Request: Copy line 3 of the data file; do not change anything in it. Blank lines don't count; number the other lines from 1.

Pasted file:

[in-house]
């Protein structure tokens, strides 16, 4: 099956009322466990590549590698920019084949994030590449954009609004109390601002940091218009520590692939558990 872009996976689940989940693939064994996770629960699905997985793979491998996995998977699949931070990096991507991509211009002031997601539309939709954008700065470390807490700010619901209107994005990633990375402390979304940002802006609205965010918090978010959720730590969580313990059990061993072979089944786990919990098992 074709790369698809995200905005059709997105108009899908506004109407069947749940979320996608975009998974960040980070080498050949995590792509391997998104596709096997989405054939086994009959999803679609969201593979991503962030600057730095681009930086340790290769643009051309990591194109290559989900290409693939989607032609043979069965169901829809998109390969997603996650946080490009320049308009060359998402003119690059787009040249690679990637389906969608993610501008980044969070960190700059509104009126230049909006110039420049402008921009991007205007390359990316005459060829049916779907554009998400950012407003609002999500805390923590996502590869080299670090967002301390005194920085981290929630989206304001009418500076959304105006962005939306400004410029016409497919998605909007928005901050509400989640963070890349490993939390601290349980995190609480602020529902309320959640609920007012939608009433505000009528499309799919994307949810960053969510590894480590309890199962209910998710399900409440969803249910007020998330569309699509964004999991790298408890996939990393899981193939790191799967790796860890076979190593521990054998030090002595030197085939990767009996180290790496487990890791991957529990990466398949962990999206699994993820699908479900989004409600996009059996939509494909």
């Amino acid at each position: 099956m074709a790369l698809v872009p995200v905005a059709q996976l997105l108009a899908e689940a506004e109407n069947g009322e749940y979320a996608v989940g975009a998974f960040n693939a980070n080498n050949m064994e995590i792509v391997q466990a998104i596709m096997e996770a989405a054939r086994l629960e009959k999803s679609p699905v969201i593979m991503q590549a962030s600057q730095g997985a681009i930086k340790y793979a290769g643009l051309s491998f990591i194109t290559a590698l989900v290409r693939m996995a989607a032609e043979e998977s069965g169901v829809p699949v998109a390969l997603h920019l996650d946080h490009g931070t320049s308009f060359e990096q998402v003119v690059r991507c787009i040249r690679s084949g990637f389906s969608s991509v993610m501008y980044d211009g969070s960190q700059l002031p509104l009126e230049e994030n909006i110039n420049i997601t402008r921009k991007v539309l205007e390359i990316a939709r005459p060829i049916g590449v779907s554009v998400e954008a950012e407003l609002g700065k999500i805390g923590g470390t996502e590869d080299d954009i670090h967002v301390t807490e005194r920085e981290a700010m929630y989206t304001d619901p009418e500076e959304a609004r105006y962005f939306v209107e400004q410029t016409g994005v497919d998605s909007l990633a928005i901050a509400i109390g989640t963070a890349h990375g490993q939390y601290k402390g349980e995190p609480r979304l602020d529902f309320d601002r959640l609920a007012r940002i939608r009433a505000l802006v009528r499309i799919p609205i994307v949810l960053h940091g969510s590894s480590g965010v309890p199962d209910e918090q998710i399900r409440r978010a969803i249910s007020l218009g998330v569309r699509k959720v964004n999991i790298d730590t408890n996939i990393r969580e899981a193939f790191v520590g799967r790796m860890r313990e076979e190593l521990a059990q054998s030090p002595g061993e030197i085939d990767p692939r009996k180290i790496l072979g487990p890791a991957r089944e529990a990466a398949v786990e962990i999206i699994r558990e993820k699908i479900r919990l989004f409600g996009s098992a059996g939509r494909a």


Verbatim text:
């Amino acid at each position: 099956m074709a790369l698809v872009p995200v905005a059709q996976l997105l108009a899908e689940a506004e109407n069947g009322e749940y979320a996608v989940g975009a998974f960040n693939a980070n080498n050949m064994e995590i792509v391997q466990a998104i596709m096997e996770a989405a054939r086994l629960e009959k999803s679609p699905v969201i593979m991503q590549a962030s600057q730095g997985a681009i930086k340790y793979a290769g643009l051309s491998f990591i194109t290559a590698l989900v290409r693939m996995a989607a032609e043979e998977s069965g169901v829809p699949v998109a390969l997603h920019l996650d946080h490009g931070t320049s308009f060359e990096q998402v003119v690059r991507c787009i040249r690679s084949g990637f389906s969608s991509v993610m501008y980044d211009g969070s960190q700059l002031p509104l009126e230049e994030n909006i110039n420049i997601t402008r921009k991007v539309l205007e390359i990316a939709r005459p060829i049916g590449v779907s554009v998400e954008a950012e407003l609002g700065k999500i805390g923590g470390t996502e590869d080299d954009i670090h967002v301390t807490e005194r920085e981290a700010m929630y989206t304001d619901p009418e500076e959304a609004r105006y962005f939306v209107e400004q410029t016409g994005v497919d998605s909007l990633a928005i901050a509400i109390g989640t963070a890349h990375g490993q939390y601290k402390g349980e995190p609480r979304l602020d529902f309320d601002r959640l609920a007012r940002i939608r009433a505000l802006v009528r499309i799919p609205i994307v949810l960053h940091g969510s590894s480590g965010v309890p199962d209910e918090q998710i399900r409440r978010a969803i249910s007020l218009g998330v569309r699509k959720v964004n999991i790298d730590t408890n996939i990393r969580e899981a193939f790191v520590g799967r790796m860890r313990e076979e190593l521990a059990q054998s030090p002595g061993e030197i085939d990767p692939r009996k180290i790496l072979g487990p890791a991957r089944e529990a990466a398949v786990e962990i999206i699994r558990e993820k699908i479900r919990l989004f409600g996009s098992a059996g939509r494909a």